As a side note.  I swear every time we play the Flames in the playoffs it is a crazy series.  Win or lose we're always in for a ride when we play them.  I was hoping to see it again this year :(

 

Cheers.

 

I think Pederson was hurt for the last part of 88-89.  Too bad, with a Game 7 overtime series, he's exactly the kind of guy that could have made a difference.

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10 hours ago, Kevin Biestra said:

@Baratheon

 

Re your post in the #18 thread...  (your words in italics)

 

My guess is that a lot of people have forgotten Sundstrom.  How was he received at the time?  Do you know?  I looked up his 91 point season and I see that he was still outside the top 20 in NHL scoring.  I'm wondering if his accomplishments were overshadowed by the superstars of the 80's.  Even on the Canucks we had guys like Smyl, Tanti and Gradin.  Did they maybe overshadow him to a degree as well?  

 

I am legitimately asking as I wasn't around at the time and don't know. 

 

 

All of these guys were viewed as pretty similar to each other as scoring stars in the 80s:  Smyl, Gradin, Sundstrom, Tanti, Skriko, Barry Pederson, and maybe Darcy Rota.  They were all kind of 80 point-ish and until Pavel Bure, that was the best any Canuck ever really did.  Barry Pederson was criticized by some for not being Cam Neely and for no longer being a 100 point guy but I think most people respected that he was still as good at creating goals as anyone we had.

 

So Patrik Sundstrom's 91 points was our record, and was respected, but it really wasn't that much different from Smyl's 88 point year or Gradin's best seasons.  And Smyl, Rota and Gradin had a cup run to their names.  Skriko, Tanti, Pederson and Sundstrom never enjoyed any playoff success with the Canucks (though Sundstrom had a very impressive playoff one year for the Devils later on).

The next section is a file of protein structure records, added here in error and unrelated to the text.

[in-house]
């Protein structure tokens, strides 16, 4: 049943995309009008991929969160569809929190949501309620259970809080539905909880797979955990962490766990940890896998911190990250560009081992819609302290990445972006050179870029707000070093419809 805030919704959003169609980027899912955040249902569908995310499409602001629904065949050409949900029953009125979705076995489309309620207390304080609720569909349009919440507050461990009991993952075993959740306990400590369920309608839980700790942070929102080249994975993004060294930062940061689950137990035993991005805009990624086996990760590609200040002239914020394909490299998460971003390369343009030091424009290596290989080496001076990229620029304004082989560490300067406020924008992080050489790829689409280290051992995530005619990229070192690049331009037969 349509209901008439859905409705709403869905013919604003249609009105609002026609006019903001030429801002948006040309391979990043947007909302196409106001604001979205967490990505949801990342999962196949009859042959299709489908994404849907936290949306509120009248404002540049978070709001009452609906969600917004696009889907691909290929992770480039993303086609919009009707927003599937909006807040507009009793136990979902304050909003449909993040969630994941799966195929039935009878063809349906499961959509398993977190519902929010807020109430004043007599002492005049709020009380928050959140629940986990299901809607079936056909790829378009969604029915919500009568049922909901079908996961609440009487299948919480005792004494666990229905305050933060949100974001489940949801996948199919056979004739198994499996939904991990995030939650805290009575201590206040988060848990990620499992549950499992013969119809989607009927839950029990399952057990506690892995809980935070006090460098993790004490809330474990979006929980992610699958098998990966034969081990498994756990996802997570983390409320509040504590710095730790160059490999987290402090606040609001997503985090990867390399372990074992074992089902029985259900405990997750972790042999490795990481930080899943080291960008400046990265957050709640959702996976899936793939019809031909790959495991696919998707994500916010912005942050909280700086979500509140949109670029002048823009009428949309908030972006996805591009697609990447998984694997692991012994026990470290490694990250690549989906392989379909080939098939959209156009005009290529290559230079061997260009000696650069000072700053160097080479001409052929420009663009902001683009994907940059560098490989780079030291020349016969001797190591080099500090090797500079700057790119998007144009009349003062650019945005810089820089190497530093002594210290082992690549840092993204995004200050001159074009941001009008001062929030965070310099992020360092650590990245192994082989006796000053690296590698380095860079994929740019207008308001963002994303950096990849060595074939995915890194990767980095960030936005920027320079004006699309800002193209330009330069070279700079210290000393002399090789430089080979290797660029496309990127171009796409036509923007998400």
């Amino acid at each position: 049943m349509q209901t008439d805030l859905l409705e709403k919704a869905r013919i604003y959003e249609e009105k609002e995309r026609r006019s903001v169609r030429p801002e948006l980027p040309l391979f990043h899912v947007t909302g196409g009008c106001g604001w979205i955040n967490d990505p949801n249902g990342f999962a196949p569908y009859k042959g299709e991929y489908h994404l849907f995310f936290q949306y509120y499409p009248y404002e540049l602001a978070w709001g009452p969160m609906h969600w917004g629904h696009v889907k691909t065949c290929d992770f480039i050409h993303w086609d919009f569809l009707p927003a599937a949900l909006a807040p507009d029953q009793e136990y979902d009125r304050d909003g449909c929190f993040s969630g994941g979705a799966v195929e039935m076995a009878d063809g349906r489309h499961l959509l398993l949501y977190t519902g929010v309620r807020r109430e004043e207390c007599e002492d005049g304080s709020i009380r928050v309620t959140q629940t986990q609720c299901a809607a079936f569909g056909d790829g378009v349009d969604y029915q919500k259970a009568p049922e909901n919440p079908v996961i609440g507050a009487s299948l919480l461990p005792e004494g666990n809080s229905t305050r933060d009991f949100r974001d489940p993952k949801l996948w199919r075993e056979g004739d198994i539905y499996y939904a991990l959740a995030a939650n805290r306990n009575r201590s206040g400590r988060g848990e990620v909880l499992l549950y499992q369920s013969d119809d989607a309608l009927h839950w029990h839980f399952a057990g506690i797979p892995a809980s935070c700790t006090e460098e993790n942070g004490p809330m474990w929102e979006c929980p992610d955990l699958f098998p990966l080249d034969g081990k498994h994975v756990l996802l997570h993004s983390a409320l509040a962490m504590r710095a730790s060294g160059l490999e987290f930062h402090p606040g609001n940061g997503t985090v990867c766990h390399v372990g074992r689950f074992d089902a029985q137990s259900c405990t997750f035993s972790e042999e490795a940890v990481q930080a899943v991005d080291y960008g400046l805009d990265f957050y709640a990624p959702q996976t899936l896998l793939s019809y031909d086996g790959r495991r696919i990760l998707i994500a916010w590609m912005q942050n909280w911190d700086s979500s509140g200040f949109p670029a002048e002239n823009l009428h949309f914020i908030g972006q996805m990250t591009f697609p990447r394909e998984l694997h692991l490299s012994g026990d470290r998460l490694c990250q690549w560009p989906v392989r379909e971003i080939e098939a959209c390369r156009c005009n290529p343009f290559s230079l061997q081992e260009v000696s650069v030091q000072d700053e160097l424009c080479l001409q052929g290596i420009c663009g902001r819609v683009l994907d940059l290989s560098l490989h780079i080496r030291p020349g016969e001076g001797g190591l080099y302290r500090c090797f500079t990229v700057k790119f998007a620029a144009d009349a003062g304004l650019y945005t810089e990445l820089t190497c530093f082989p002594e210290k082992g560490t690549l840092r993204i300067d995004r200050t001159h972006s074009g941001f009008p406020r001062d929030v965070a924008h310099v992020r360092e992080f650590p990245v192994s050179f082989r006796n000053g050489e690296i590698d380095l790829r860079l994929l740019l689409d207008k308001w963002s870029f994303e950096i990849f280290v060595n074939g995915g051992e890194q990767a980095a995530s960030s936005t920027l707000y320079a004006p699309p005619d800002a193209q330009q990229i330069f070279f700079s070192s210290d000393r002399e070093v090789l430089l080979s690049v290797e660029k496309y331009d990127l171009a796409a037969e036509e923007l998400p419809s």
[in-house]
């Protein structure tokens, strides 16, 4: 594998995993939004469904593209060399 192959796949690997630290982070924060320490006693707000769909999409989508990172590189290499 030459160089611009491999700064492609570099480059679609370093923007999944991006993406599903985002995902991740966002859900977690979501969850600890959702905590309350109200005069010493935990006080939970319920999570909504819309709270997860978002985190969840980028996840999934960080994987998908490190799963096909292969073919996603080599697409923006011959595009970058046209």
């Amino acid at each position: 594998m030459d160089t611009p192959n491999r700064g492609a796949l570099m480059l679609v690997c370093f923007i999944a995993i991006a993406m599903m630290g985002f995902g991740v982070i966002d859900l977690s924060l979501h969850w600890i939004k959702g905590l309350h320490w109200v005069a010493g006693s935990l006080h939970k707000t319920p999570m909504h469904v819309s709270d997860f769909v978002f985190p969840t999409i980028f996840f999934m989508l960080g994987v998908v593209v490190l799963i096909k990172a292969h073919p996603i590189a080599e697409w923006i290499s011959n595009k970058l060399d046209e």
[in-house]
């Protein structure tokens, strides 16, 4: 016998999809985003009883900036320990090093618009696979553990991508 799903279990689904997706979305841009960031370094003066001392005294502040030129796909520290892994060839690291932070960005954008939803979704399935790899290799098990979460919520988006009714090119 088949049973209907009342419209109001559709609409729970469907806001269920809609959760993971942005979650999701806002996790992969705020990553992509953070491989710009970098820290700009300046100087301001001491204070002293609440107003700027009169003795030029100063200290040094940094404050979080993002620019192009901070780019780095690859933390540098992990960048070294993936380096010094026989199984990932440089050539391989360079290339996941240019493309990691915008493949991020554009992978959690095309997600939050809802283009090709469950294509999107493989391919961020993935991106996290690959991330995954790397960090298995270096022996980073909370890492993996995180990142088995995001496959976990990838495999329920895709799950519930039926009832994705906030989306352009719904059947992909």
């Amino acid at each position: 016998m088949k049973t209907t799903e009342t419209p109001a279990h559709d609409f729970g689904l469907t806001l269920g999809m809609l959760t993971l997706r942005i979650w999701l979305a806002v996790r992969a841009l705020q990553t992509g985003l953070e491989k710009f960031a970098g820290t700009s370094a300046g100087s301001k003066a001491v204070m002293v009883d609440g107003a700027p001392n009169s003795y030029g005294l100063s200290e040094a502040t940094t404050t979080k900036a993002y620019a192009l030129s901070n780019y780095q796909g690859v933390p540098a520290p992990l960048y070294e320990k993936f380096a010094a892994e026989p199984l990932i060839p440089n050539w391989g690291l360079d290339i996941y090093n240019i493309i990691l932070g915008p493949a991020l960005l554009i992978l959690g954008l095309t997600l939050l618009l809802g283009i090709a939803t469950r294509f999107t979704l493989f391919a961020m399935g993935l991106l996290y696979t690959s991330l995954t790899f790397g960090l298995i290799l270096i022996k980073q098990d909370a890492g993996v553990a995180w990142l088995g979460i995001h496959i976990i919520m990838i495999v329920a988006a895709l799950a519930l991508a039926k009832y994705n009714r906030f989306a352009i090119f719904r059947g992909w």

Skriko and Tanti were around and good for the 1989 series vs. the Flames (lost in the first round in Game 7 overtime, a legendary series) but that year was all about Trevor Linden and Kirk McLean.

 

So you are correct, the accomplishments of the seven 80-ish point guys from the 80s I named were overshadowed by other stars in the league and, to be honest, paled in comparison.  We had Wayne Gretzky scoring 200 points a year in our division, four times, and nobody on the Canucks could score (or ever had scored) 100 points.  Sundstrom was the only time anyone had even reached 90.  Meanwhile, in our division alone, Hawerchuk with 130-something points, Marcel Dionne with 130-something points, same with Paul Coffey and Jari Kurri and Kent Nilsson.  And that's just 130 point guys in the Smythe division in the 80s off the top of my head.  Oh, and Bernie Nicholls with 150.  The Canucks were trapped in a cage with a LOT of Hall of Famers.  Gretzky, Hawerchuk, Dionne, Kurri, MacInnis, Joe Nieuwendyk, Larry Murphy, Lays Chips Baldy, Glenn Anderson, Lanny, Coffey, Robitaille, Fuhr...and then plenty of others that certainly could be considered for the Hall - Kent Nilsson, Mike Vernon, Andy Moog, Dave Taylor, Charlie Simmer, Bernie Nicholls, Gary Suter...

 

But our guys guys that I named, they were good enough that if they had been on the Islanders or the Oilers instead, I think they would have probably had around 100 points a year at their peak and a decent chance they make it to the Hall of Fame in a Clark Gillies / Glenn Anderson like position.  They were great Canucks.